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What a Pass ? Echos of '85

By John Sheron :  19/12/2007 :  Comments (22) :
Two nights ago, ESPN presented Everton versus Sunderland at Goodison Park in the Championship season of 1985.

I was at that match and I have seen it again several times on TV over the years but not for about a decade. Two things stuck me about that game; first, and the main reason for this post, was the sheer excellence of the Paul Bracewell cross-field pass to Trevor Steven leading to the third goal; second was the sheer joy on the faces of the players as they assuredly marched on to the title.

The Bracewell volley pass of about 35 yards into the path of an on-running Steven was nothing-less than the pass of the season ? let alone the decade. If that pass had appeared on live TV during the age of Sky, it would feature in every call-in and analysis show for a month. Bracewell was indeed a great player and is generally recognised as the unsung hero in that side (he did all of Reidy?s running for him).

Finally, it is clear today in 2007 as it was in 1985 that this Everton squad thoroughly enjoy playing together; sharing the joy of a goal, the odd laugh during a build-up and the amount of visible encouragement in the middle of a game is a pleasure to observe.

I am not yet comparing the two squads because in 1985 we won the title and the Cup Winners Cup but certainly green sprouts of similarity do exist and those of us who have seen it before are beginning to recognise it again.

Reader Comments

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Dave Griffin
1   Posted 19/12/2007 at 12:33:57

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A few weeks ago I rubbished a suggestion on this forum that the current team could in any way be compared with the great mid-80s side. It gives me huge pleasure to have to revise that opinion a little after the events of the past couple of months. I agree with John about the team spirit of the present side which is a joy to see, and there are other obvious similarities between the two teams. One is the disdain in which Everton were, and are, regarded in the national media. Even before Sky invented football in 1992 it was the same. Fleet Street ? what a bunch of ignorant wankers.
Brian Williams
2   Posted 19/12/2007 at 12:31:16

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I was at that game too. I distinctly remember saying to my mate after Sunderland opened the scoring at the Park end " They’ll be sorry they scored first, coz they’ve pissed our players off bigtime".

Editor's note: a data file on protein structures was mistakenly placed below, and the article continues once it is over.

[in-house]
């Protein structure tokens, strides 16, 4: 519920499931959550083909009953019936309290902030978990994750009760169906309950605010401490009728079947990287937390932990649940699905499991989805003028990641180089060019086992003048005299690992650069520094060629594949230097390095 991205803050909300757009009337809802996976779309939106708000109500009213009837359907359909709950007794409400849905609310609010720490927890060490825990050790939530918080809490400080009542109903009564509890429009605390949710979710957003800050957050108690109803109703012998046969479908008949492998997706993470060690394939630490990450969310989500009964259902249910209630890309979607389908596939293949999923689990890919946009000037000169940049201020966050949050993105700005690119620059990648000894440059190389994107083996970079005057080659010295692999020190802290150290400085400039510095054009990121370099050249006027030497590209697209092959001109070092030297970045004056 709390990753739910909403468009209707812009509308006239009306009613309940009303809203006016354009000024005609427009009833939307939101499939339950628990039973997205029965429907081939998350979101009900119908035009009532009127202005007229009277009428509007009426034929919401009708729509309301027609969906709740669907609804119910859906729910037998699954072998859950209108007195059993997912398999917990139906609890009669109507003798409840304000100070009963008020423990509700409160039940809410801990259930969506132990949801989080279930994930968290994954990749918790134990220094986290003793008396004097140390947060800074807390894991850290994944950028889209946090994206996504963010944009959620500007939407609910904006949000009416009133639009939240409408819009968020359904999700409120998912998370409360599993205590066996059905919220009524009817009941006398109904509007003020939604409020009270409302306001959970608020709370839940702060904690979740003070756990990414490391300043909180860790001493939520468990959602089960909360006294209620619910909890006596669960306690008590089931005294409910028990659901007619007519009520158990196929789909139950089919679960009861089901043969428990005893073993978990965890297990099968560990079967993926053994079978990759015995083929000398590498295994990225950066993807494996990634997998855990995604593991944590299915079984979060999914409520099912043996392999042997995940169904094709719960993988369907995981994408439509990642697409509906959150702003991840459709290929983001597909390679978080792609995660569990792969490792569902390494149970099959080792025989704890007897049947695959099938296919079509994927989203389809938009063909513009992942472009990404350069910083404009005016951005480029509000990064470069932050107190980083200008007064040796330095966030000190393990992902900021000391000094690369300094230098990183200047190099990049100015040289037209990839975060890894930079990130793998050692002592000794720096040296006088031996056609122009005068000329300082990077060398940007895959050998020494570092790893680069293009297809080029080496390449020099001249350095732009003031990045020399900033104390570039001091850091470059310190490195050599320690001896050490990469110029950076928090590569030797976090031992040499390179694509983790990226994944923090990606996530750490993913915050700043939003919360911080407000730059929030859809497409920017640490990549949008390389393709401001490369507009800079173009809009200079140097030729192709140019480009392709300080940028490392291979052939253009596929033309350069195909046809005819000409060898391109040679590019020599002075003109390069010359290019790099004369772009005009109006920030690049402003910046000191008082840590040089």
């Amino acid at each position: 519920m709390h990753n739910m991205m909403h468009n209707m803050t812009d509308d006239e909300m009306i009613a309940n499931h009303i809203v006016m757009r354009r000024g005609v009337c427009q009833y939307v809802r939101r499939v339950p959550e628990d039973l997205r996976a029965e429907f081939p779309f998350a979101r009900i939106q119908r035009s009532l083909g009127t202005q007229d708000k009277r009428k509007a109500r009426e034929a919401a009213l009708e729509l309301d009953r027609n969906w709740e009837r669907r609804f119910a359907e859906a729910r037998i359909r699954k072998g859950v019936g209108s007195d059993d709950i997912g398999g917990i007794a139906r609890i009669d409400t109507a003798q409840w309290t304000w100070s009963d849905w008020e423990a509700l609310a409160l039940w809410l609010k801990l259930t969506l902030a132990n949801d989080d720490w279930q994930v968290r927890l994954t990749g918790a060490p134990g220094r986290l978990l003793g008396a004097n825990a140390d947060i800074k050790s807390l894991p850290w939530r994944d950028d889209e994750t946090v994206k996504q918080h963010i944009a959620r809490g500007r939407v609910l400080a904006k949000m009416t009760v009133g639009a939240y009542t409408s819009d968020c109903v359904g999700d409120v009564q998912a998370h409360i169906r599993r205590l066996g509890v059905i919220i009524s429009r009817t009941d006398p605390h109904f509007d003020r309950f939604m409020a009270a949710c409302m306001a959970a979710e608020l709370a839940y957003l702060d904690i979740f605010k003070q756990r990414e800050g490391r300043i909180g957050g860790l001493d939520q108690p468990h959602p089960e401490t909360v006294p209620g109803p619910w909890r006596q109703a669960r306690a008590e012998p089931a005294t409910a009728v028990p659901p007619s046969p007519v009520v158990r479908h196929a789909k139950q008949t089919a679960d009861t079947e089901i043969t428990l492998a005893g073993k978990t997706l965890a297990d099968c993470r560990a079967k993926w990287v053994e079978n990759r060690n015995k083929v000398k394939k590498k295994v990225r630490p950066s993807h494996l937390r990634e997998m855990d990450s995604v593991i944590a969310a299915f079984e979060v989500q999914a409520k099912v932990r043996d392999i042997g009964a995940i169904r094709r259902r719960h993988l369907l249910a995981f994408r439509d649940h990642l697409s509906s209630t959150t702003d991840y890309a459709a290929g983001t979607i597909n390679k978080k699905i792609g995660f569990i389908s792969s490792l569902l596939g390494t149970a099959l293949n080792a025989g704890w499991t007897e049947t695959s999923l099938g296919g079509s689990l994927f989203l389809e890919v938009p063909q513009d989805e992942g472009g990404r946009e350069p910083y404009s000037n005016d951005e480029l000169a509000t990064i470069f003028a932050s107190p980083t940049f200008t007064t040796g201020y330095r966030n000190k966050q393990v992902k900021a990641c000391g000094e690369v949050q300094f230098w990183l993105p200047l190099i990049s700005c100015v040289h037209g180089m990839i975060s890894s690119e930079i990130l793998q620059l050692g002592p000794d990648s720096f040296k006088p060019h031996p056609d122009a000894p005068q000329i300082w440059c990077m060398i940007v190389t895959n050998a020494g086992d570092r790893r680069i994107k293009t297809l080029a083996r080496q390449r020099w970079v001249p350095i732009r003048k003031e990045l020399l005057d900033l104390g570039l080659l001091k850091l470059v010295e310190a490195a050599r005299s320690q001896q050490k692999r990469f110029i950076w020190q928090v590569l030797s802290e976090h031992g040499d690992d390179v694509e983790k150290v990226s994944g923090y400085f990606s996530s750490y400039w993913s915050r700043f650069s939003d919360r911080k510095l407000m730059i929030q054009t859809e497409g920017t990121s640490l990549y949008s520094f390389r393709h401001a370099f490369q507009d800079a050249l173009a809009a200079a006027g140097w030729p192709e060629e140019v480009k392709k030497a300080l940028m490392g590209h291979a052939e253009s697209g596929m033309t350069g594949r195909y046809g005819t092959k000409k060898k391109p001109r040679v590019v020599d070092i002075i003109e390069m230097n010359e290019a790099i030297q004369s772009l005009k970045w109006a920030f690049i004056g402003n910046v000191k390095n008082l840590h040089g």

I was that confident, the team was THAT good that we knew the result was never in doubt despite the fact that we’d gone one down.
As much as I’m "over the moon" with our present play and the run we’ve managed to get going I can’t honestly compare this team to the one in ’85.
Not just for reasons of a straight forward comparison but more to do with how the game (and the world in general) has changed.
I fully agree that the team spirit seems to be thriving and that for little snippets of a game we now appear to be able to play some excellent football. I’ve noticed a swagger about the play of the likes of Arteta and Pienaar, which at times verges on taking the piss out of the opposition (I’m all for that)....but the green shoots you talk of, nowadays have to be nurtured (sad but true) with millions upon millions of pounds, in order for those shoots to become the best in the garden ( huh???)
Anyway, lets not compare, lets not look back too much, let’s just for once (even if it may be fleeting) enjoy the fact that Monday mornings are good again for facing colleagues in work, that Saturday night’s out with the wife are so much more enjoyable, and that as Evertonians we have something of which we can be genuinely proud, and can relax and enjoy !!!!!
Steve Hogan
3   Posted 19/12/2007 at 12:39:19

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Appreciate the comparisons, but don’t get too carried away John, the current Premiership league is dominated by the mega-spending power of the so called ’top four’, a phenomenon which simply did’nt exist in the eighties.